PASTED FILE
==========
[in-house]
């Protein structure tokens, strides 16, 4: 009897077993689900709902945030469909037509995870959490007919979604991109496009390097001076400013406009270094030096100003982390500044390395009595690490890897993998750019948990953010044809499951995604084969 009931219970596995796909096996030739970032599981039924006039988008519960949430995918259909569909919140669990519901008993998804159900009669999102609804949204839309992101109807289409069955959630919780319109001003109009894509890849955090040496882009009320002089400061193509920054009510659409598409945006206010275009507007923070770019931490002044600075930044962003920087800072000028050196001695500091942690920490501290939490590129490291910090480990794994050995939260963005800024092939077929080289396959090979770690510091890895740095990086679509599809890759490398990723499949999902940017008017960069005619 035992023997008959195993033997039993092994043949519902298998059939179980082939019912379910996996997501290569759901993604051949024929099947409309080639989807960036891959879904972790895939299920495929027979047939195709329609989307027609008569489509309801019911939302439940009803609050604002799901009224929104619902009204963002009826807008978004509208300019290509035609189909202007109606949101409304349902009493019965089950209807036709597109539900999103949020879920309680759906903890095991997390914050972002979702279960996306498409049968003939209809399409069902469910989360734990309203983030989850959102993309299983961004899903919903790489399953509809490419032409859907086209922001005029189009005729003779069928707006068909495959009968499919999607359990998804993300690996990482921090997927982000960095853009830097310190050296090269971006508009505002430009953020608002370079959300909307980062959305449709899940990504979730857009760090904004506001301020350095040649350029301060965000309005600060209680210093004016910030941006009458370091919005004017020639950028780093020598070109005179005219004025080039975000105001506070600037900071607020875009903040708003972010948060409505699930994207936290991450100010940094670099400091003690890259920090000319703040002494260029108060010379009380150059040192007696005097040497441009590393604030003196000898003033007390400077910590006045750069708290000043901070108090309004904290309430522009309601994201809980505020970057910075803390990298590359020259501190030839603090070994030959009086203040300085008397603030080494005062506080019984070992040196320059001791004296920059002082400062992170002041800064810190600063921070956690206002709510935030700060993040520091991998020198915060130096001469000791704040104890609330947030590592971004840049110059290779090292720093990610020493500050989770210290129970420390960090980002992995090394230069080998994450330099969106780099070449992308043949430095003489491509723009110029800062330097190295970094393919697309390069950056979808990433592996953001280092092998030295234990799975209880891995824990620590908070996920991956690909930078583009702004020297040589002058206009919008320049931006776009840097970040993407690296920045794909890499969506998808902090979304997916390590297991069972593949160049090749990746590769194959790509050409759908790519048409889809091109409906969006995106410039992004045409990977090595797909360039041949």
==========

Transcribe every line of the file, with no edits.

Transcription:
[in-house]
């Protein structure tokens, strides 16, 4: 009897077993689900709902945030469909037509995870959490007919979604991109496009390097001076400013406009270094030096100003982390500044390395009595690490890897993998750019948990953010044809499951995604084969 009931219970596995796909096996030739970032599981039924006039988008519960949430995918259909569909919140669990519901008993998804159900009669999102609804949204839309992101109807289409069955959630919780319109001003109009894509890849955090040496882009009320002089400061193509920054009510659409598409945006206010275009507007923070770019931490002044600075930044962003920087800072000028050196001695500091942690920490501290939490590129490291910090480990794994050995939260963005800024092939077929080289396959090979770690510091890895740095990086679509599809890759490398990723499949999902940017008017960069005619 035992023997008959195993033997039993092994043949519902298998059939179980082939019912379910996996997501290569759901993604051949024929099947409309080639989807960036891959879904972790895939299920495929027979047939195709329609989307027609008569489509309801019911939302439940009803609050604002799901009224929104619902009204963002009826807008978004509208300019290509035609189909202007109606949101409304349902009493019965089950209807036709597109539900999103949020879920309680759906903890095991997390914050972002979702279960996306498409049968003939209809399409069902469910989360734990309203983030989850959102993309299983961004899903919903790489399953509809490419032409859907086209922001005029189009005729003779069928707006068909495959009968499919999607359990998804993300690996990482921090997927982000960095853009830097310190050296090269971006508009505002430009953020608002370079959300909307980062959305449709899940990504979730857009760090904004506001301020350095040649350029301060965000309005600060209680210093004016910030941006009458370091919005004017020639950028780093020598070109005179005219004025080039975000105001506070600037900071607020875009903040708003972010948060409505699930994207936290991450100010940094670099400091003690890259920090000319703040002494260029108060010379009380150059040192007696005097040497441009590393604030003196000898003033007390400077910590006045750069708290000043901070108090309004904290309430522009309601994201809980505020970057910075803390990298590359020259501190030839603090070994030959009086203040300085008397603030080494005062506080019984070992040196320059001791004296920059002082400062992170002041800064810190600063921070956690206002709510935030700060993040520091991998020198915060130096001469000791704040104890609330947030590592971004840049110059290779090292720093990610020493500050989770210290129970420390960090980002992995090394230069080998994450330099969106780099070449992308043949430095003489491509723009110029800062330097190295970094393919697309390069950056979808990433592996953001280092092998030295234990799975209880891995824990620590908070996920991956690909930078583009702004020297040589002058206009919008320049931006776009840097970040993407690296920045794909890499969506998808902090979304997916390590297991069972593949160049090749990746590769194959790509050409759908790519048409889809091109409906969006995106410039992004045409990977090595797909360039041949």